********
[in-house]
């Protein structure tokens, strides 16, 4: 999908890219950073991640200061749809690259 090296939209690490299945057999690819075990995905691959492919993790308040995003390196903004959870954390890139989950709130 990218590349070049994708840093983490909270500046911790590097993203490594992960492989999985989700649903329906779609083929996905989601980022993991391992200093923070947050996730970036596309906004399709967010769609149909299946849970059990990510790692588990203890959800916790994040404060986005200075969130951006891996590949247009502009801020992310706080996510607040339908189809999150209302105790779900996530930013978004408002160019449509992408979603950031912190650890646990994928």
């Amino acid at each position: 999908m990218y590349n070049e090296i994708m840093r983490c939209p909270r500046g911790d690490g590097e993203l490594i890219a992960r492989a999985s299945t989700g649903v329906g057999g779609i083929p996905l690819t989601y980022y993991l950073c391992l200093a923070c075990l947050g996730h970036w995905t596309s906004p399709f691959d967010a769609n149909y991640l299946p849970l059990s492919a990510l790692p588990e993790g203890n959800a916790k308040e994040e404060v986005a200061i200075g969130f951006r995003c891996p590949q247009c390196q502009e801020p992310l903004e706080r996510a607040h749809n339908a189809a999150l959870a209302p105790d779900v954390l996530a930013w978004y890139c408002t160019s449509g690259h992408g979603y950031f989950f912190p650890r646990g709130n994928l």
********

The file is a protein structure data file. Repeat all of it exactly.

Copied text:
[in-house]
């Protein structure tokens, strides 16, 4: 999908890219950073991640200061749809690259 090296939209690490299945057999690819075990995905691959492919993790308040995003390196903004959870954390890139989950709130 990218590349070049994708840093983490909270500046911790590097993203490594992960492989999985989700649903329906779609083929996905989601980022993991391992200093923070947050996730970036596309906004399709967010769609149909299946849970059990990510790692588990203890959800916790994040404060986005200075969130951006891996590949247009502009801020992310706080996510607040339908189809999150209302105790779900996530930013978004408002160019449509992408979603950031912190650890646990994928």
């Amino acid at each position: 999908m990218y590349n070049e090296i994708m840093r983490c939209p909270r500046g911790d690490g590097e993203l490594i890219a992960r492989a999985s299945t989700g649903v329906g057999g779609i083929p996905l690819t989601y980022y993991l950073c391992l200093a923070c075990l947050g996730h970036w995905t596309s906004p399709f691959d967010a769609n149909y991640l299946p849970l059990s492919a990510l790692p588990e993790g203890n959800a916790k308040e994040e404060v986005a200061i200075g969130f951006r995003c891996p590949q247009c390196q502009e801020p992310l903004e706080r996510a607040h749809n339908a189809a999150l959870a209302p105790d779900v954390l996530a930013w978004y890139c408002t160019s449509g690259h992408g979603y950031f989950f912190p650890r646990g709130n994928l």